TV Recap: ‘Parks & Recreation: The Bubble & Li’l Sebastian’

TV Recap: ‘Parks & Recreation: The Bubble & Li’l Sebastian’

You didn’t think I’d let the season finale of Parks & Rec go by without a writeup (however late), did you? Well, given my inability to balance it among The Office recaps and the usual movie reviews and whatever else is kicking around in my head and just oozing to be ignored, I can’t blame you.

I did, in fact, have a recap of the season’s best episode “Ron and Tammy II,” but it ran to over a 1,000+ words, and I still hadn’t scratched the surface of its brilliance (“Real piece of work…”), so sometimes quality overtakes quantity regarding something or other that probably likely also begins with “q.”

But that’s not to say that recapping the final two episodes is a mild attempt to do them justice, it’s just a shorter, briefer form of justice. A McJustice. Plus both of them were awesome enders to an equally awesome season.

First on the list is “The Bubble,” referring to the early stage of a relationship (in this case Ben and Leslie’s) where each partner basically eats thunder and defecates liberty. And given the gladly-not-so-milked-but-still-kind-of-milked tension between the two, I’m glad to see them have some fun together, that is, until Ben gets drawn into a meeting with Leslie’s mom (a somewhat overdue return from Pamela Reed), which Leslie worries will be the pin that bursts the bubble. As expected, Ben crumbles under the pressure and the negotiation over some school buses goes almost as horribly as his ill-fated appearance on Ya Heard? With Perd!earlier in the season.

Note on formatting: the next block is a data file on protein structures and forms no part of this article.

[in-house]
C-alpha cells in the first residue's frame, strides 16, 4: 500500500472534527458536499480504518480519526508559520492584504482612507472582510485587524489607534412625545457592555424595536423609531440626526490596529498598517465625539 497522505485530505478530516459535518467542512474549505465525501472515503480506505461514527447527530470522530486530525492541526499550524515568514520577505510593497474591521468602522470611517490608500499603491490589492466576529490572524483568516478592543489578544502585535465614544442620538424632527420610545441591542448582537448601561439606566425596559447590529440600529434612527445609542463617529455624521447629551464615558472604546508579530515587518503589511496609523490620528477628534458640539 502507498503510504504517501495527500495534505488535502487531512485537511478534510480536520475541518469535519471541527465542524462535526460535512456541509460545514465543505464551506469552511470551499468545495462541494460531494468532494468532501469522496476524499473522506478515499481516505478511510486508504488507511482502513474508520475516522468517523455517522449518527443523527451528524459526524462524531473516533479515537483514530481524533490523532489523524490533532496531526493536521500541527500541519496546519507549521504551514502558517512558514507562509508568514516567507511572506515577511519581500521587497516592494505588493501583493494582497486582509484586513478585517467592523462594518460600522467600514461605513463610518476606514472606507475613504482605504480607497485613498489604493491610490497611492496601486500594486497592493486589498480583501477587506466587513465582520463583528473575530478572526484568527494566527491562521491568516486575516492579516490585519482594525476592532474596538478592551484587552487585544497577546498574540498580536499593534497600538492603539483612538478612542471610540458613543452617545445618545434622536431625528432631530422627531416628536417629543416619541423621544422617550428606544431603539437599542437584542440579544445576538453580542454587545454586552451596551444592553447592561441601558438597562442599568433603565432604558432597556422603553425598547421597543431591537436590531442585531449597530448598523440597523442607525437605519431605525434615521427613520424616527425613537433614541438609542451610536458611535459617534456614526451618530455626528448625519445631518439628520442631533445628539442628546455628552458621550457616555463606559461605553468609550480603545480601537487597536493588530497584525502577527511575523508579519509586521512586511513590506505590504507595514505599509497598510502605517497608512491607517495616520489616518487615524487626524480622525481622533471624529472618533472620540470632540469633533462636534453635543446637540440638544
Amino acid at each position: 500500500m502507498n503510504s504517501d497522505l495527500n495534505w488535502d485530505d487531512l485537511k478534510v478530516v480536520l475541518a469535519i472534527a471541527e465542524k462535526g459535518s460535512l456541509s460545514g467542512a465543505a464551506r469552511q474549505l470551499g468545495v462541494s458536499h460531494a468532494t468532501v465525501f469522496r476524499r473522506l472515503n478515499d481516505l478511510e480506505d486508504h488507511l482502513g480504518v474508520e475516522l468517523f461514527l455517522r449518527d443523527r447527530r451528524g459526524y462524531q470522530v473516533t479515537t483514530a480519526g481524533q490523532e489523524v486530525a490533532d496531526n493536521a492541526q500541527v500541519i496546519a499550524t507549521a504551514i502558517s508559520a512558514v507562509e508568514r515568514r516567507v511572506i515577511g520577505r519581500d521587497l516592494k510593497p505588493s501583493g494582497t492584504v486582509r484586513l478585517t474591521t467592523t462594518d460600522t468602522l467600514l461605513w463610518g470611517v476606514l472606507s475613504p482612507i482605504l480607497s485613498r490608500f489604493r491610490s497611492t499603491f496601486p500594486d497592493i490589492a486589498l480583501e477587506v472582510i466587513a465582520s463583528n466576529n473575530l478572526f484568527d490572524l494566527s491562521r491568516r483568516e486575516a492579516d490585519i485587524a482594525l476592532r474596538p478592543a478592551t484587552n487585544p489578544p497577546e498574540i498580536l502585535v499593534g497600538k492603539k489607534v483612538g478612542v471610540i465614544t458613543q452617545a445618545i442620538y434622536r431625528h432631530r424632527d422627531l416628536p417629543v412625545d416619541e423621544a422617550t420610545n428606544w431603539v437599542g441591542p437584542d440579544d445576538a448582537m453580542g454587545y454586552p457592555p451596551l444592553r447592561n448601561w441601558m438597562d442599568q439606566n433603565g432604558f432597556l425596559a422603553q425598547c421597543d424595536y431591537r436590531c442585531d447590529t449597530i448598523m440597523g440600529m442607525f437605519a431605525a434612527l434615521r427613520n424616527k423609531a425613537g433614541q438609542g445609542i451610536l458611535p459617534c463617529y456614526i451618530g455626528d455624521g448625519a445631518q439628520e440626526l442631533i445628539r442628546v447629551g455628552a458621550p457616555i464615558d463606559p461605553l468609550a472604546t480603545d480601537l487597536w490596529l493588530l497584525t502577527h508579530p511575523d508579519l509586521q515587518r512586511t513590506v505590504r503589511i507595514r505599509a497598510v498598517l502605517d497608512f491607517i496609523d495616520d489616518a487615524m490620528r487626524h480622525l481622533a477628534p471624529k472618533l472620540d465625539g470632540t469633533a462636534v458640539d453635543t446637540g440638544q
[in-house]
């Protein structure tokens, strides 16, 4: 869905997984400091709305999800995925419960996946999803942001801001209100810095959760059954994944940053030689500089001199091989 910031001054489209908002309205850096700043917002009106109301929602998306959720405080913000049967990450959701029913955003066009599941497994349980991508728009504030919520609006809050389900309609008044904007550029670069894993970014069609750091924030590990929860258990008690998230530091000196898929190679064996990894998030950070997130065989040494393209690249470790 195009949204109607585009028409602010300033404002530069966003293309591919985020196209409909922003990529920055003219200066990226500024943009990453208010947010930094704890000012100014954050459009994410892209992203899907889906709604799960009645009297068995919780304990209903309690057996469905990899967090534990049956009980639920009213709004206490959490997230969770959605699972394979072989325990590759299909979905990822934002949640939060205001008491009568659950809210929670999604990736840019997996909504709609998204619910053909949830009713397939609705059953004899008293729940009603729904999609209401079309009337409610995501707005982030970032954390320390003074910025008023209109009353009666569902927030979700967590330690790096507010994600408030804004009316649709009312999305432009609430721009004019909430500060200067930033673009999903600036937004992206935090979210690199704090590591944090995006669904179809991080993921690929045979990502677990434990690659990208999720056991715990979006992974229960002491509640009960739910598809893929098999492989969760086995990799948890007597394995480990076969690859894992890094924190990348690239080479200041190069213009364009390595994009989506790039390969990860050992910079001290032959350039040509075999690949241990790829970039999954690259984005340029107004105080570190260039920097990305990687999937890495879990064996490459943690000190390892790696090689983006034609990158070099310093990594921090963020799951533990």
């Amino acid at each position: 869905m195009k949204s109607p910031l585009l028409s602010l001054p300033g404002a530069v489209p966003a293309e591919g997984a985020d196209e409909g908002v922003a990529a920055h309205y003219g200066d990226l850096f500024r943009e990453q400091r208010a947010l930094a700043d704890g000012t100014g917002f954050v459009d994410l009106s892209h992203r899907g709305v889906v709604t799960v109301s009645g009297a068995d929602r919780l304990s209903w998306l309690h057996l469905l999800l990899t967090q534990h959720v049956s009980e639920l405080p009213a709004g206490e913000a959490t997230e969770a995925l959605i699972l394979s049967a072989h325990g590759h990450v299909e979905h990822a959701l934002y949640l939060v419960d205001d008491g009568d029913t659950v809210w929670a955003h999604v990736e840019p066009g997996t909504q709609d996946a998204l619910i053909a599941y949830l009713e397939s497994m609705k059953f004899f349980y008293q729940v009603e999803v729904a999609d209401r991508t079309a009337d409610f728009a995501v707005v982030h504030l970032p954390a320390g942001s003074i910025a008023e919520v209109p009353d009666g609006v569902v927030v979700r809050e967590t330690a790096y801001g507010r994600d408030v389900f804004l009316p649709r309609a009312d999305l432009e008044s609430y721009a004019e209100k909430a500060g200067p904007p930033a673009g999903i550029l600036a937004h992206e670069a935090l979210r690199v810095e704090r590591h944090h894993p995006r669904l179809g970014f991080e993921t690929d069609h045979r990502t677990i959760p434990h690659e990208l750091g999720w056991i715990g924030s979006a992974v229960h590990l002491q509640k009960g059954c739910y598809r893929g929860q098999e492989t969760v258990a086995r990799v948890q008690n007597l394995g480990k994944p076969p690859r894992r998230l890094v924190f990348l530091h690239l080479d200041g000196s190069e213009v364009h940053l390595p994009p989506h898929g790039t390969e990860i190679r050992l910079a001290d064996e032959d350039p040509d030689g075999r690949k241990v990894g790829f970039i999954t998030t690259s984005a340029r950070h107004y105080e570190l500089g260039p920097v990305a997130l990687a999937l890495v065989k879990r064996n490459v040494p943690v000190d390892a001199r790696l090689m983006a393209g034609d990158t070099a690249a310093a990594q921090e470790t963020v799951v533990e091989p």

Leslie takes it upon herself to put Ben on a crash-course for dealing with her mother (which, beautifully, includes a Calvin & Hobbes reference [I don’t know; is Calvin & Hobbes required reading for schools yet?]), and it works, deliciously, too well when Mrs. Knope starts putting the moves on Ben. Though it makes me wonder if Leslie’s father (when we finally meet him?) is a carbon-copy of Ben. It’s the kind of disturbing joke I’d expect.

Meanwhile, Chris ruffles things up (he’s grown on me, and I like the subtle joke of slowly revealing just how bad he is at his job) by making Ron more accessible to the Pawnee public by evicting him from his office and into a Scandanavian circular desk and swivel chair that allows him to take questions from all sides. Damn that’s cold.

Chris also makes Jerry do all the presentations, gives Donna an Escher-esque keyboard, makes April take on a slew of duties despite her incompetence at the normal tasks, and moves Tom and Andy up to the fourth floor. To put it succinctly, everything takes the number 12 to Satan’s butthole.

Naturally it’s up to Ron to save the day, an occurrence I’m really starting to enjoy, and he does, by bluntly detailing the strengths and weaknesses of everyone in the department and revealing that the obligations of everyone in it are much more carefully chosen than you’d think.